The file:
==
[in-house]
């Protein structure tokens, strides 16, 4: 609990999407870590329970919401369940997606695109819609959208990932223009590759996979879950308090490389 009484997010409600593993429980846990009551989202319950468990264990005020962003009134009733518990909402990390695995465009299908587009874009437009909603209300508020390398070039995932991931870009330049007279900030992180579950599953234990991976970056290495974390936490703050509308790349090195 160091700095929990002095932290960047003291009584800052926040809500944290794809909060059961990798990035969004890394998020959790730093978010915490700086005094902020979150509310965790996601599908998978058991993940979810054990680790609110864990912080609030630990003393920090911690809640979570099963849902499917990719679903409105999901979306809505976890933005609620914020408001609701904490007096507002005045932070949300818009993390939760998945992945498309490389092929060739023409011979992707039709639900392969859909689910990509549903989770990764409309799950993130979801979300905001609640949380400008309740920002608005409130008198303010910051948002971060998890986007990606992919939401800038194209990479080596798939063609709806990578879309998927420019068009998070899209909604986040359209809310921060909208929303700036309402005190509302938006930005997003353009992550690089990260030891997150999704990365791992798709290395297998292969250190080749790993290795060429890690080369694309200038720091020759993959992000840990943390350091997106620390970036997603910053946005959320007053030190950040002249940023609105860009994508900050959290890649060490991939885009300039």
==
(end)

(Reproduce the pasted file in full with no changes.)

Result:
[in-house]
């Protein structure tokens, strides 16, 4: 609990999407870590329970919401369940997606695109819609959208990932223009590759996979879950308090490389 009484997010409600593993429980846990009551989202319950468990264990005020962003009134009733518990909402990390695995465009299908587009874009437009909603209300508020390398070039995932991931870009330049007279900030992180579950599953234990991976970056290495974390936490703050509308790349090195 160091700095929990002095932290960047003291009584800052926040809500944290794809909060059961990798990035969004890394998020959790730093978010915490700086005094902020979150509310965790996601599908998978058991993940979810054990680790609110864990912080609030630990003393920090911690809640979570099963849902499917990719679903409105999901979306809505976890933005609620914020408001609701904490007096507002005045932070949300818009993390939760998945992945498309490389092929060739023409011979992707039709639900392969859909689910990509549903989770990764409309799950993130979801979300905001609640949380400008309740920002608005409130008198303010910051948002971060998890986007990606992919939401800038194209990479080596798939063609709806990578879309998927420019068009998070899209909604986040359209809310921060909208929303700036309402005190509302938006930005997003353009992550690089990260030891997150999704990365791992798709290395297998292969250190080749790993290795060429890690080369694309200038720091020759993959992000840990943390350091997106620390970036997603910053946005959320007053030190950040002249940023609105860009994508900050959290890649060490991939885009300039």